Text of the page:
Relational ritual

Dániel Z. Kádár
Table of contents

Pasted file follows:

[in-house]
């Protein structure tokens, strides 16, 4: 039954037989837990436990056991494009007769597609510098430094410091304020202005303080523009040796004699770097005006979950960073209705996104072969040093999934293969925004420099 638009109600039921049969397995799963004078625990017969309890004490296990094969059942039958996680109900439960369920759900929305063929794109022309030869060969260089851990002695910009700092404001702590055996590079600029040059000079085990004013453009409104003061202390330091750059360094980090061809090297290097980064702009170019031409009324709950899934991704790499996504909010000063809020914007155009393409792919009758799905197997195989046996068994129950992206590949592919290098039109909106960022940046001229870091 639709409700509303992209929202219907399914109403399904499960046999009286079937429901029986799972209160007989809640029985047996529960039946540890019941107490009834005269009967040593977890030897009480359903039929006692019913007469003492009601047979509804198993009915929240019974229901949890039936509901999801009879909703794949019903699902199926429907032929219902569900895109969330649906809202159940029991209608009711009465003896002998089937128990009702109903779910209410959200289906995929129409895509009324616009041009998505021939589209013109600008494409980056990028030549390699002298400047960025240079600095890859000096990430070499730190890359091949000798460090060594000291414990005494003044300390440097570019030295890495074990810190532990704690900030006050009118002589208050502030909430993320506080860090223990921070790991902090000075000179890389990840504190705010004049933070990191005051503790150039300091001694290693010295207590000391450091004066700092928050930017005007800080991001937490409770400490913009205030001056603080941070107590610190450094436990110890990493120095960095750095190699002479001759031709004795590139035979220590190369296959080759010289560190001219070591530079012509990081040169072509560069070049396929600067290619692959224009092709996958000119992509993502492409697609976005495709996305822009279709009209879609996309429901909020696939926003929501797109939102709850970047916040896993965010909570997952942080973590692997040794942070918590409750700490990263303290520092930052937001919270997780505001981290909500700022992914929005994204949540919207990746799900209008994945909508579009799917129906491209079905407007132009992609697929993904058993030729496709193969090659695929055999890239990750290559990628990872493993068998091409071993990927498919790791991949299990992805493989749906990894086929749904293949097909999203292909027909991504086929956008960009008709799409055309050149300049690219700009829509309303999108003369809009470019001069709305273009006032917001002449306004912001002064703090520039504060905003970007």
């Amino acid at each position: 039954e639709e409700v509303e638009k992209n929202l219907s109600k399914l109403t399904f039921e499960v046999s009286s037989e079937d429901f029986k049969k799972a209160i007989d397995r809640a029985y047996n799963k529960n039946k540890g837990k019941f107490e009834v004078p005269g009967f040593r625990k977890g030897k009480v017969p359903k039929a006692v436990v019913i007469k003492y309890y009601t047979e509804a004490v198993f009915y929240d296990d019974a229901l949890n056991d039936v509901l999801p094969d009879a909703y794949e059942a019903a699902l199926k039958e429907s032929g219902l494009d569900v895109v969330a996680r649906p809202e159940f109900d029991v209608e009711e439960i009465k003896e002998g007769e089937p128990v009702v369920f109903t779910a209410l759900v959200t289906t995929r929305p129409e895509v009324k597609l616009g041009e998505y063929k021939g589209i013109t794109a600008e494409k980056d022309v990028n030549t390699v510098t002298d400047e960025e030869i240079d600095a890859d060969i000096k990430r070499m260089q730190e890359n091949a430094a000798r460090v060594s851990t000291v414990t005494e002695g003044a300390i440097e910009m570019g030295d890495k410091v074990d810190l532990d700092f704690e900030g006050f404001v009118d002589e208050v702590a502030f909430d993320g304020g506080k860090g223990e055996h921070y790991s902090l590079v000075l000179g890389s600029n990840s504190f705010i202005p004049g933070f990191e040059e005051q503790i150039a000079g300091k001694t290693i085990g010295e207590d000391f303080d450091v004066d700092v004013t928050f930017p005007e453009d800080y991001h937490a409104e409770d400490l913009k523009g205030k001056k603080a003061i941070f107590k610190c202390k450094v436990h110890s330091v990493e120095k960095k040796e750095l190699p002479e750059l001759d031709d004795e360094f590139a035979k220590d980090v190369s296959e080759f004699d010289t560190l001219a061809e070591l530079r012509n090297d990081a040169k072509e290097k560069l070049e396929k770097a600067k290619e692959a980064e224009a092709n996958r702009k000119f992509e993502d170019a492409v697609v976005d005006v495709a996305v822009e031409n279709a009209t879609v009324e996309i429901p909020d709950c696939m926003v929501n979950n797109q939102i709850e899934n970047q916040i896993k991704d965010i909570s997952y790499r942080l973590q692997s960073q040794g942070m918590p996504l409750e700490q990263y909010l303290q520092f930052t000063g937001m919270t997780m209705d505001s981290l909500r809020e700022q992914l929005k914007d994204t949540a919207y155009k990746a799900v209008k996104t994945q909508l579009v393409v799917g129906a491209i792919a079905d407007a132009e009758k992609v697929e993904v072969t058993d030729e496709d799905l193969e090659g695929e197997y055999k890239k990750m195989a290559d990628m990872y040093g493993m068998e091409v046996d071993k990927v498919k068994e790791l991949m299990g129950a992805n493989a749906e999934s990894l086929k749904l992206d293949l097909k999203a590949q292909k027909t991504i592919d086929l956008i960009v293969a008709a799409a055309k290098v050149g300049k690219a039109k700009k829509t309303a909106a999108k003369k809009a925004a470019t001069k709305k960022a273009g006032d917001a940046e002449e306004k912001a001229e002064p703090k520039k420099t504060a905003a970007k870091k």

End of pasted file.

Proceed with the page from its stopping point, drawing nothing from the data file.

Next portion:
Since the publication of Erving Goffman's (1967) renowned study, ritual is regarded as a pivotal relational phenomenon in pragmatic inquiries. Goffman aimed to translate traditional ethnographic concepts of ritual research “to grasp some aspects of urban secular living” (Goffman 1967: 95). Despite this innovative stance, ritual continues to be represented in the field in a somewhat traditionalistic way, and in fact ritual is often used as an umbrella term for the conventionalised aspect of language usage, and it is regularly associated with certain speech acts, such as greetings, performed in specific institutional settings (see e.g. Rash 2004; Collins 2004; and Zhu 2005). Such a perception of rituality is problematic because it represents ritual as a rather specific and formalised aspect of language usage, and so it fails to capture the complex interactional and relational functions of rituals.

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